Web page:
National Poetry Month – Ten Days Strong

National Poetry Month was inaugurated in 1996.  To begin, it needed poets and poems.  But to continue it does need that basic of basics – money.  If you are so inclined follow the link to support Donate! They are offering gifts!


Our Poet today is Laura Beasley with a poem written in 2000.


Touch the Sky

written by Laura Beasley

I have cancer and I might die.
Fatigued and exhausted, on this bed, I lie.
Still my spirit wants to touch the sky
And my soul throughout the universe fly.

Cancer is a blessing, cancer is a curse.
But cancer is far from the very worse.
Depression would need its very own verse
With hours of time about which to converse.

For me there has been a transformation of life,
Challenges, struggles and significant strife.
To be a different kind of mother, a different kind of wife
Cuts at my being like a razor-sharp knife.

I was a whirlwind of activity, standing proud and tall.
Now I’m little more than an inert flesh ball.
The shadows hang like dark night fall
And into my bed, I once again crawl.


National Poetry Month…listen to the wind, kiss a poet!

Our poet today is Erica W. Jamieson

Graveyards II

written by Erica W. Jamieson

Things we saw in procession: One pimp, at least two, but I’m thinking three, hookers that my father may have helped once.  Four freeways, a slew of plywood boarded store fronts. No less than ten tattoo makers.  One black very old Caddie missing the front fender.  A ghost town harboring magnificent burnt out mansions on weeded lawns planted with  broken bits of fence, a dead cat, three boys shaded by low riding hats, a market flanked by large leather coated security dudes.  An old woman pushing an empty grocery cart, two small children without shoes.  An Asian woman running.  A large well kept catholic cemetery, a winged angel crying on stone, three obelisks with beautifully carved crosses.  An open grave, earth to sky, an estranged daughter, a tearful second wife.  An imported Rabbi.  And we say:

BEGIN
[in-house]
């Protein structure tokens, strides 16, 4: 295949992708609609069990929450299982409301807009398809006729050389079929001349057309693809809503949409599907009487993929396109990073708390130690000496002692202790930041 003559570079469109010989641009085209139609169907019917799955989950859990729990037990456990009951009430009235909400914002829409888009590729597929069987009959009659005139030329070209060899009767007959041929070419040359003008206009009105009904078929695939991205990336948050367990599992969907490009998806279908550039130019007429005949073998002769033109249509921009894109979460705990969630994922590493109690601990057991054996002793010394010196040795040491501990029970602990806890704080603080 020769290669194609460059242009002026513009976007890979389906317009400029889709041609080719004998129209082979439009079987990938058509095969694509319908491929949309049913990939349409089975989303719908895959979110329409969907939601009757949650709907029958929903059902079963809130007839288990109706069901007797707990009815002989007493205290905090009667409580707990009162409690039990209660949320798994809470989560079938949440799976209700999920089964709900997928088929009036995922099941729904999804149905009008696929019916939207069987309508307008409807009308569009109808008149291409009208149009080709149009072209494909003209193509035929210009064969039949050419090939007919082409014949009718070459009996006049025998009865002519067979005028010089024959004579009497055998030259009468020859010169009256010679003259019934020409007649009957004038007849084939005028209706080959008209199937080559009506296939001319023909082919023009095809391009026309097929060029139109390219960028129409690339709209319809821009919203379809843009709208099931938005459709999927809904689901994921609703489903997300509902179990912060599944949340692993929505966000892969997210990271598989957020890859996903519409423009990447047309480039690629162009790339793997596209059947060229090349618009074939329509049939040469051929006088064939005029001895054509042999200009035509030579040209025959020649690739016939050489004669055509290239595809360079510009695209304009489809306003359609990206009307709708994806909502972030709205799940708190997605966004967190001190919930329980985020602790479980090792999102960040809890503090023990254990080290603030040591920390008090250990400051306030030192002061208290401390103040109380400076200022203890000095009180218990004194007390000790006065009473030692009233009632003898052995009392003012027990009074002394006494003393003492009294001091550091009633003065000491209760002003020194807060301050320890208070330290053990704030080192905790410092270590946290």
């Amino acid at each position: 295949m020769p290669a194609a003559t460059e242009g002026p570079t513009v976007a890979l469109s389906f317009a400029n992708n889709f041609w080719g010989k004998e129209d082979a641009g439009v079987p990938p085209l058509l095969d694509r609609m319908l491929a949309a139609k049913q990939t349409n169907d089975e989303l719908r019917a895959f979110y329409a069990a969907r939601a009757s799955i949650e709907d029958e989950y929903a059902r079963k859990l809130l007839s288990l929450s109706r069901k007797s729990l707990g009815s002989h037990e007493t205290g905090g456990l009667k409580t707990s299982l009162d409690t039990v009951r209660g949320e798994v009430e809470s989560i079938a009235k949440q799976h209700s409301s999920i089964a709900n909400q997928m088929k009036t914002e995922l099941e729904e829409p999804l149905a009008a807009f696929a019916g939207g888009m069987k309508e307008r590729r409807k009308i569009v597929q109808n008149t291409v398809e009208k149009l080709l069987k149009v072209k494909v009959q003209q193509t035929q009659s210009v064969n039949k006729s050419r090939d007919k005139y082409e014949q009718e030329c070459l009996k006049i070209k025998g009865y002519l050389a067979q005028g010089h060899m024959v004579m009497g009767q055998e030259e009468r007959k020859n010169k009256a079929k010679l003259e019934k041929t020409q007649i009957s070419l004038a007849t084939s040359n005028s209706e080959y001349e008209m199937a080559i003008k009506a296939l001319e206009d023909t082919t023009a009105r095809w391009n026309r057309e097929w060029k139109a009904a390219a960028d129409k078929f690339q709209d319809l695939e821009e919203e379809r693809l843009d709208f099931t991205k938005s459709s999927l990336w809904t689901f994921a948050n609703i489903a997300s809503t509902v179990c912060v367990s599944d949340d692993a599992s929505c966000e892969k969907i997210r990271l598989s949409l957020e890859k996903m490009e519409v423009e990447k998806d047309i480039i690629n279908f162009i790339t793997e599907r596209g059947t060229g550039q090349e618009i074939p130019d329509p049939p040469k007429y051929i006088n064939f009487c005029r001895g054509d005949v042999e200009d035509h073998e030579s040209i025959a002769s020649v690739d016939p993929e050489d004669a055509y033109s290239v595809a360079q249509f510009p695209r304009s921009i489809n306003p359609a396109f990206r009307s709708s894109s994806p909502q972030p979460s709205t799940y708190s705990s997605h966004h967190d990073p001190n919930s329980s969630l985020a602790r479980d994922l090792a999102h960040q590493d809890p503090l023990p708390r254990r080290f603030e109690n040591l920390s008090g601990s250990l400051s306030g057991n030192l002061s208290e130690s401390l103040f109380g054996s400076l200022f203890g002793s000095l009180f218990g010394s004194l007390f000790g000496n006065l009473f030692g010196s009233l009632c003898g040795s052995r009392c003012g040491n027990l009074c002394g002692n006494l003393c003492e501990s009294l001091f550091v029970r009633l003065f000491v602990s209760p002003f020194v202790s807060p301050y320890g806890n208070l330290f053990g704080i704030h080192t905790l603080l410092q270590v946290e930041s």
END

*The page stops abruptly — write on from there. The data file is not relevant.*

O’ She Shalom, bi ma tov hu ya a she shalom.

National Poetry Month…still!

Our Poets today are Liz Eisen and Mary Rose Betten.


Written by Liz Eisen

The words dance in my head in the solitude of the night. Perfectly formed and placed now, these same words elude me during the daytime hours. In the dark, they roll around begging for the chance to be. I recite the words over and over in my head, committing them to my memory. Certain that I will not awaken with amnesia.

The Un-Sub, aka:  MY VOICE

written by Mary Rose Betten

My mother would wash my mouth out
with soap if I talked like MY VOICE. It
yells at me to get in and intuit issues
from thin air- no map and no address.
That’s no way to live, isn’t normal.  Away
it speeds to find something accessible,
jumps out, sniffs around, switches things,
sums it all up like  a bumper sticker. Kid
if you want to be a poet have somethin’ to
show for it. And we’re off to places one can
only imagine where it questions like the FBI,
arranges statements and away we go as it lights
up demanding we astound and if I ‘m interested
in staying alive I better keep my mouth shut
and find places that pay to submit our work.

National Poetry Month- Day Six: Why Poetry?